We’ve got a few favorite beaches, some where we have had good luck, but also we like some better than others for the scenery or the variety of rocks and stones that litter the shoreline. Little Girls Point near Ironwood, Michigan is one of our favorites. It has perhaps more rocks per foot than any other we’ve encountered around Lake Superior and it has a decent variety of rocks as well. Another plus is it has several lakeside RV campsites which if you are lucky enough to reserve one means the beach is right outside your back door. Jo has a soft spot for the beach at Muskallonge State Park because there she found her first four agates in two days of beach combing. Grand Marais Michigan is another favorite, offering an extensive beach with lots of variety of rocks and a reputation for some huge agate finds. The Woodland Park campground is adjacent to the beach. Grand Marais is also home to the Gitche Gumee Agate Museum, a must see stop for any agate fan. But next year, we may find an agate at a previously less favored beach and declare it as our new favorite, for there are so many beaches that we’ve only touched upon briefly.

View Neil’s photo bigger on Facebook and visit neilweaverphotography.com to view & purchase incredible photos from all over Michigan!

 

Does Nordhouse Dunes have Michigan’s Best Sunrise?

Nordhouse Dunes Sunrise, photo by Shane Blood Photography

That’s the question the Nordhouse Dunes Wilderness Area Facebook page asked Michigan in Pictures on Facebook. It’s a good question. Click over and let them know what you think!

The Nordhouse Dunes Wilderness Area:

…is a Federally designated wilderness in Michigan’s lower peninsula and encompasses 3,450 acres of National Forest. Nordhouse Dunes is part of the Ludington Dune Ecosystem, which also includes Lake Michigan Recreation Area, and Ludington State Park. The dunes were formed 3,500 to 4,000 years ago and stand up to 140 feet high. Ludington Dune Ecosystem has the largest area of fresh water interdunal ponds in the world. The interdunal ponds, small water holes and marshes, decorate the area. Dune grass covers many of the dunes and provides habitat for a variety of wildlife species.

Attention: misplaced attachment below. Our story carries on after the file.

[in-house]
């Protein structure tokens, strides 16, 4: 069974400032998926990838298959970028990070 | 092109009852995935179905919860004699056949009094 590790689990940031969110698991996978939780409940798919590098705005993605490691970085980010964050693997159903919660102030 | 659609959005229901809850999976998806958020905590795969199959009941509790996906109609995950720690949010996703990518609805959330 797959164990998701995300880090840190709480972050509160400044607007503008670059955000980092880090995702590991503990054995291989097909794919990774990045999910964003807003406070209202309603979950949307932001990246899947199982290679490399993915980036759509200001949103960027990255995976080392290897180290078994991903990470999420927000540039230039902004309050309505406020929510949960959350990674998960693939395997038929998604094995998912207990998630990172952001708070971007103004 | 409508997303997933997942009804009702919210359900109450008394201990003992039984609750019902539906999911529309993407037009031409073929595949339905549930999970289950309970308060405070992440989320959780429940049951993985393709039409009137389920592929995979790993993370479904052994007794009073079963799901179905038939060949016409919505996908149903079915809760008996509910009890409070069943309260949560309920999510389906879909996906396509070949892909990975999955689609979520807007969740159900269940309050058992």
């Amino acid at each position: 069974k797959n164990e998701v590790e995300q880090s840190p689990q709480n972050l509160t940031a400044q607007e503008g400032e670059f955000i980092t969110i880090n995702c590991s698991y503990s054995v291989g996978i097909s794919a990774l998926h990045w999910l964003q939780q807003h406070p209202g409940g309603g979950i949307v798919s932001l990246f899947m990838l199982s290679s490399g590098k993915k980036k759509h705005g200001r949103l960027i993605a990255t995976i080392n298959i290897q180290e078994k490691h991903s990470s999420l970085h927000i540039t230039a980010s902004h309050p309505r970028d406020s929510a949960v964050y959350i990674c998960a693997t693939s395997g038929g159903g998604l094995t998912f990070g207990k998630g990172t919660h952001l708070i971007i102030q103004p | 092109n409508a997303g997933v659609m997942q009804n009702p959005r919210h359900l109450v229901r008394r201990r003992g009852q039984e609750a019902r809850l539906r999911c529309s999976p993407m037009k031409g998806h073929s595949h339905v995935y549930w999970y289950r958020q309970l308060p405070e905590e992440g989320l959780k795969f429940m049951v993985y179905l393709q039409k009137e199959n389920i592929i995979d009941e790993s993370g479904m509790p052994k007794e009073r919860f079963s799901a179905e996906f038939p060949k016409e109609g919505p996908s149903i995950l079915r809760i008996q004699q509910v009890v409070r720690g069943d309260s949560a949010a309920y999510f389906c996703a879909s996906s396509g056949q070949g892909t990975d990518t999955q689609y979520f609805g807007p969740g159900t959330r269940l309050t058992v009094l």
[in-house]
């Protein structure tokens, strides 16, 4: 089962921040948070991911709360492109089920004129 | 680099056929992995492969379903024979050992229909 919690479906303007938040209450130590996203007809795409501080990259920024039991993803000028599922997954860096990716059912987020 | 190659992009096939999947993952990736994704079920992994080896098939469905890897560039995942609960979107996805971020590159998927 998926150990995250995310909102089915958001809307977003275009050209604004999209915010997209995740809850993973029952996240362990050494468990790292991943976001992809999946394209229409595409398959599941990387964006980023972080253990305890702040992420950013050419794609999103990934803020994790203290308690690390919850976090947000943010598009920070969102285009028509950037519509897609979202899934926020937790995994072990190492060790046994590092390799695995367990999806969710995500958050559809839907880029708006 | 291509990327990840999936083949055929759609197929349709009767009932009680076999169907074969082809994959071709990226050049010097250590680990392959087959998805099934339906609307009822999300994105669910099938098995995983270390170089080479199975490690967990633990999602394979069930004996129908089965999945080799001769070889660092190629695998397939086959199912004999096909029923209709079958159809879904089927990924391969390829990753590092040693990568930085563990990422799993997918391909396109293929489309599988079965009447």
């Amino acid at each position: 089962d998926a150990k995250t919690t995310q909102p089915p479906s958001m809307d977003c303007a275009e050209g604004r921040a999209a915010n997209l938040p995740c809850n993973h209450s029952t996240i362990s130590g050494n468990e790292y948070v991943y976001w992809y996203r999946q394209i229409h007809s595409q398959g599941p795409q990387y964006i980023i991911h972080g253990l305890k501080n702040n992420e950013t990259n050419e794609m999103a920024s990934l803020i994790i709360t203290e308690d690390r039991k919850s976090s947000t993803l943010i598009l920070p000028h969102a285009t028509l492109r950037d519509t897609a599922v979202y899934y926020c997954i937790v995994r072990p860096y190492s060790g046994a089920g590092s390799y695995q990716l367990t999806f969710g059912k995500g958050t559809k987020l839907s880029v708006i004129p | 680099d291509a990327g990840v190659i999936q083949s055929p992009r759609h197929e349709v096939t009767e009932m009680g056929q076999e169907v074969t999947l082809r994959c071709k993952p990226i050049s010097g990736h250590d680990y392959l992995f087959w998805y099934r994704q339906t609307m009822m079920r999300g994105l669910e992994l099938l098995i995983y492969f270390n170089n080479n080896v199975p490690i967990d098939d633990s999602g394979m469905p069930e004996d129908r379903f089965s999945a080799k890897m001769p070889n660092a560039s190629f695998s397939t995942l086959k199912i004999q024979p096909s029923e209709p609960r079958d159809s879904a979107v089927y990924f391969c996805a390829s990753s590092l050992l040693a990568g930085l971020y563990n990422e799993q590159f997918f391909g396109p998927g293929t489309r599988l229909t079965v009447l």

The Nordhouse Dunes are interspersed with woody vegetation such as juniper, jack pine and hemlock. Plant life is varied and includes the Federally Endangered Pitcher’s Thistle. The sand beach along the lake varies from narrow to wide and is home to the Federally Endangered Piping Plover, a shore bird that nests on the ground in small cobbles.

The wilderness area is popular for hiking, camping, hunting, nature study and wildlife viewing. There are approximately 10-miles of trail that can be accessed from 2 developed trailheads at the end of Nurnberg Road and Lake Michigan Recreation Area.

View the photo bigger and head over to Shane Blood Photography on Facebook for more shots from Nordhouse Dunes.

More Michigan sunrises on Michigan in Pictures!

Splash-in Sunrise: Annual Grand Marais Fly-in

Splash-in 2016, photo by Gary McCormick

June 16-18, 2017 the Grand Marais Pilots Association will host the 17th Annual Splash-in on Grand Marais Bay on behalf of the National Seaplane Pilots Association. Seaplanes from all over the US and Canada are invited to attend this three day festival with arrivals on Friday, activities and competitions throughout the day on Saturday and departures on Sunday morning. Click the link for details on events including the Water Balloon Bomb, Spot Landing, & Short Takeoff Contests!

View the photo background bigtacular and see more in Gary’s Sea Planes slideshow.

More summer wallpaper on Michigan in Pictures!

Treat your momma right!

Happy Mother’s Day, photo by Jim Sisko

Happy Mother’s Day to all you Michigan moms! I appreciate how hard you work every day doing the toughest job that I know of. Here’s hoping that everyone takes some time this weekend for the mothers in their lives.

Jim shared this several years ago and wrote:

This is my wife Margie (AKA Mom to our daughter and Grandma to our two granddaughters) looking out at Lake Superior from the beach of her favorite place in the world, Little Girl’s Point. Margie is the best person I have ever known, and i’m eternally grateful that she chose me to spend her life with. My Mother has been gone almost 25 years now and I still think about her every day, but especially on this day.

View the photo bigger and see more in Jim’s Random 19 slideshow.